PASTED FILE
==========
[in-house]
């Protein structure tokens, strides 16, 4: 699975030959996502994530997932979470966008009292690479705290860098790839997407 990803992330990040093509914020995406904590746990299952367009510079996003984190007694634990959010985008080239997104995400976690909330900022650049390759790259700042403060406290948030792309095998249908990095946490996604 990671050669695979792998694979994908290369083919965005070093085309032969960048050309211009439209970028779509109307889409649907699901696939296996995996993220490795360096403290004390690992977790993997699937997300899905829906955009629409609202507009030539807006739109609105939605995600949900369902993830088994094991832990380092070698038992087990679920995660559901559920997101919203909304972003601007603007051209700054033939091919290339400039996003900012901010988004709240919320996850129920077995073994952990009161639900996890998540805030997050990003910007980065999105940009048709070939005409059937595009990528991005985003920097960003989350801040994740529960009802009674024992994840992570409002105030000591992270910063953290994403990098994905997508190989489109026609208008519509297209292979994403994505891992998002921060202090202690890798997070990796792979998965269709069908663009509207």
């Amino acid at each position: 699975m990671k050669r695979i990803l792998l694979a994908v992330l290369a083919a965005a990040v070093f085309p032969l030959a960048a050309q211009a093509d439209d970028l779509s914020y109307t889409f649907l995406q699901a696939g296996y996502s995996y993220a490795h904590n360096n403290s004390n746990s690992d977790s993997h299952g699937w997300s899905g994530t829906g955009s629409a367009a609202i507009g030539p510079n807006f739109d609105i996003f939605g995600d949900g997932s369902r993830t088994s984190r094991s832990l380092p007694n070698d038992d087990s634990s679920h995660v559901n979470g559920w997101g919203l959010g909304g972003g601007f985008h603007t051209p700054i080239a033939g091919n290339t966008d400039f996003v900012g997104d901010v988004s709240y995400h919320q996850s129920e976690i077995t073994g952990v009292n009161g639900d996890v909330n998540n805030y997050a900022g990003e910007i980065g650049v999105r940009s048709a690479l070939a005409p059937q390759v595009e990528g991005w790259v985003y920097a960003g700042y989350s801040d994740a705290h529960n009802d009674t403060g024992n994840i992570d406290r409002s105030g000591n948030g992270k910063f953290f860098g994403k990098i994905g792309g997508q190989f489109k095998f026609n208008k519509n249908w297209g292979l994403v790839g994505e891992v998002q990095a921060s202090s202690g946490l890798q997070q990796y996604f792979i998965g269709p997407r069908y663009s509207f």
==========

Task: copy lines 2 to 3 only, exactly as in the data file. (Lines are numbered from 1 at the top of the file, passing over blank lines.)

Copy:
């Protein structure tokens, strides 16, 4: 699975030959996502994530997932979470966008009292690479705290860098790839997407 990803992330990040093509914020995406904590746990299952367009510079996003984190007694634990959010985008080239997104995400976690909330900022650049390759790259700042403060406290948030792309095998249908990095946490996604 990671050669695979792998694979994908290369083919965005070093085309032969960048050309211009439209970028779509109307889409649907699901696939296996995996993220490795360096403290004390690992977790993997699937997300899905829906955009629409609202507009030539807006739109609105939605995600949900369902993830088994094991832990380092070698038992087990679920995660559901559920997101919203909304972003601007603007051209700054033939091919290339400039996003900012901010988004709240919320996850129920077995073994952990009161639900996890998540805030997050990003910007980065999105940009048709070939005409059937595009990528991005985003920097960003989350801040994740529960009802009674024992994840992570409002105030000591992270910063953290994403990098994905997508190989489109026609208008519509297209292979994403994505891992998002921060202090202690890798997070990796792979998965269709069908663009509207």
């Amino acid at each position: 699975m990671k050669r695979i990803l792998l694979a994908v992330l290369a083919a965005a990040v070093f085309p032969l030959a960048a050309q211009a093509d439209d970028l779509s914020y109307t889409f649907l995406q699901a696939g296996y996502s995996y993220a490795h904590n360096n403290s004390n746990s690992d977790s993997h299952g699937w997300s899905g994530t829906g955009s629409a367009a609202i507009g030539p510079n807006f739109d609105i996003f939605g995600d949900g997932s369902r993830t088994s984190r094991s832990l380092p007694n070698d038992d087990s634990s679920h995660v559901n979470g559920w997101g919203l959010g909304g972003g601007f985008h603007t051209p700054i080239a033939g091919n290339t966008d400039f996003v900012g997104d901010v988004s709240y995400h919320q996850s129920e976690i077995t073994g952990v009292n009161g639900d996890v909330n998540n805030y997050a900022g990003e910007i980065g650049v999105r940009s048709a690479l070939a005409p059937q390759v595009e990528g991005w790259v985003y920097a960003g700042y989350s801040d994740a705290h529960n009802d009674t403060g024992n994840i992570d406290r409002s105030g000591n948030g992270k910063f953290f860098g994403k990098i994905g792309g997508q190989f489109k095998f026609n208008k519509n249908w297209g292979l994403v790839g994505e891992v998002q990095a921060s202090s202690g946490l890798q997070q990796y996604f792979i998965g269709p997407r069908y663009s509207f």